Published: December 2009

Hadza

Hadza

The Hadza

They grow no food, raise no livestock, and live without rules or calendars. They are living a hunter-gatherer existence that is little changed from 10,000 years ago. What do
they know that we've forgotten?

By Michael Finkel
Photograph by Martin Schoeller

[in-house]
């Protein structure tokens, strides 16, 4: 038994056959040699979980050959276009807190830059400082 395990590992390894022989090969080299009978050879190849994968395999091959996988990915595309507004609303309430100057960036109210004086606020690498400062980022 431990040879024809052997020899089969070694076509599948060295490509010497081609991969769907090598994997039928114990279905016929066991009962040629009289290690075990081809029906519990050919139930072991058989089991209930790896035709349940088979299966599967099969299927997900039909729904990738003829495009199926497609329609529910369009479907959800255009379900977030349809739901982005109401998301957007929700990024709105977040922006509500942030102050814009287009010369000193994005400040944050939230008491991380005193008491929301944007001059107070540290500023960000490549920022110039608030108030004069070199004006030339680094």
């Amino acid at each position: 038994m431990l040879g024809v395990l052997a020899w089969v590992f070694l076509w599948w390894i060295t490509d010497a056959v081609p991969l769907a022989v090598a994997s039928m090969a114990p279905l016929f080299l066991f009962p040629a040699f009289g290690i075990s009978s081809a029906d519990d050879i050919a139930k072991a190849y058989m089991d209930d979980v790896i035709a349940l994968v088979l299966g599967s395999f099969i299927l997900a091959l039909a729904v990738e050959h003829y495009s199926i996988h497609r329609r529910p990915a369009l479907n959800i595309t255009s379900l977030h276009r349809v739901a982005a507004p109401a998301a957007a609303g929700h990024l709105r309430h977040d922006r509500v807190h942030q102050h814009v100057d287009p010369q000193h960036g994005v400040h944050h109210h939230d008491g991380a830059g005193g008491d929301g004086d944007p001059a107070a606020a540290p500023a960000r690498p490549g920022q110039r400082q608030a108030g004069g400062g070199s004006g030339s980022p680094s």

"I'm hungry," says Onwas, squatting by his fire, blinking placidly through the smoke. The men beside him murmur in assent. It's late at night, deep in the East African bush. Singing, a rhythmic chant, drifts over from the women's camp. Onwas mentions a tree he spotted during his daytime travels. The men around the fire push closer. It is in a difficult spot, Onwas explains, at the summit of a steep hill that rises from the grassy plain. But the tree, he adds, spreading his arms wide like branches, is heavy with baboons. There are more murmurs. Embers rise to a sky infinite with stars. And then it is agreed. Everyone stands and grabs his hunting bow.

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